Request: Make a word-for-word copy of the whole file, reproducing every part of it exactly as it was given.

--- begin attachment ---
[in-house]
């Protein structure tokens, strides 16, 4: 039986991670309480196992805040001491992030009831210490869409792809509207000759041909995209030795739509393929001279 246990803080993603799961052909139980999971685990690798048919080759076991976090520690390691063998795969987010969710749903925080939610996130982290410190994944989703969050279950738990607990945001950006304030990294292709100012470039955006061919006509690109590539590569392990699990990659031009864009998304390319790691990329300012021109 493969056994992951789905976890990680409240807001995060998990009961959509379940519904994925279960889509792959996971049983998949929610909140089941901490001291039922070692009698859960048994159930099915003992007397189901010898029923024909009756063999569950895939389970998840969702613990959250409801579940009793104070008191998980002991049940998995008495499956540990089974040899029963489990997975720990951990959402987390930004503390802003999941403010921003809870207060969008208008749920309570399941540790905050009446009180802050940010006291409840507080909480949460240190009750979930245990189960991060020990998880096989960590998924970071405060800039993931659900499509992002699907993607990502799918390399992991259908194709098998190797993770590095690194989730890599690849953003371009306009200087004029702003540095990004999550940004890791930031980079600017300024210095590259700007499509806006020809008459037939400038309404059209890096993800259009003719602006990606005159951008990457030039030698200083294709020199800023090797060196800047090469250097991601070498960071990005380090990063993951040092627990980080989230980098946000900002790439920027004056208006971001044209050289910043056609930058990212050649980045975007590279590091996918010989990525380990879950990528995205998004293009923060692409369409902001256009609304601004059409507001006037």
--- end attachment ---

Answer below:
[in-house]
């Protein structure tokens, strides 16, 4: 039986991670309480196992805040001491992030009831210490869409792809509207000759041909995209030795739509393929001279 246990803080993603799961052909139980999971685990690798048919080759076991976090520690390691063998795969987010969710749903925080939610996130982290410190994944989703969050279950738990607990945001950006304030990294292709100012470039955006061919006509690109590539590569392990699990990659031009864009998304390319790691990329300012021109 493969056994992951789905976890990680409240807001995060998990009961959509379940519904994925279960889509792959996971049983998949929610909140089941901490001291039922070692009698859960048994159930099915003992007397189901010898029923024909009756063999569950895939389970998840969702613990959250409801579940009793104070008191998980002991049940998995008495499956540990089974040899029963489990997975720990951990959402987390930004503390802003999941403010921003809870207060969008208008749920309570399941540790905050009446009180802050940010006291409840507080909480949460240190009750979930245990189960991060020990998880096989960590998924970071405060800039993931659900499509992002699907993607990502799918390399992991259908194709098998190797993770590095690194989730890599690849953003371009306009200087004029702003540095990004999550940004890791930031980079600017300024210095590259700007499509806006020809008459037939400038309404059209890096993800259009003719602006990606005159951008990457030039030698200083294709020199800023090797060196800047090469250097991601070498960071990005380090990063993951040092627990980080989230980098946000900002790439920027004056208006971001044209050289910043056609930058990212050649980045975007590279590091996918010989990525380990879950990528995205998004293009923060692409369409902001256009609304601004059409507001006037």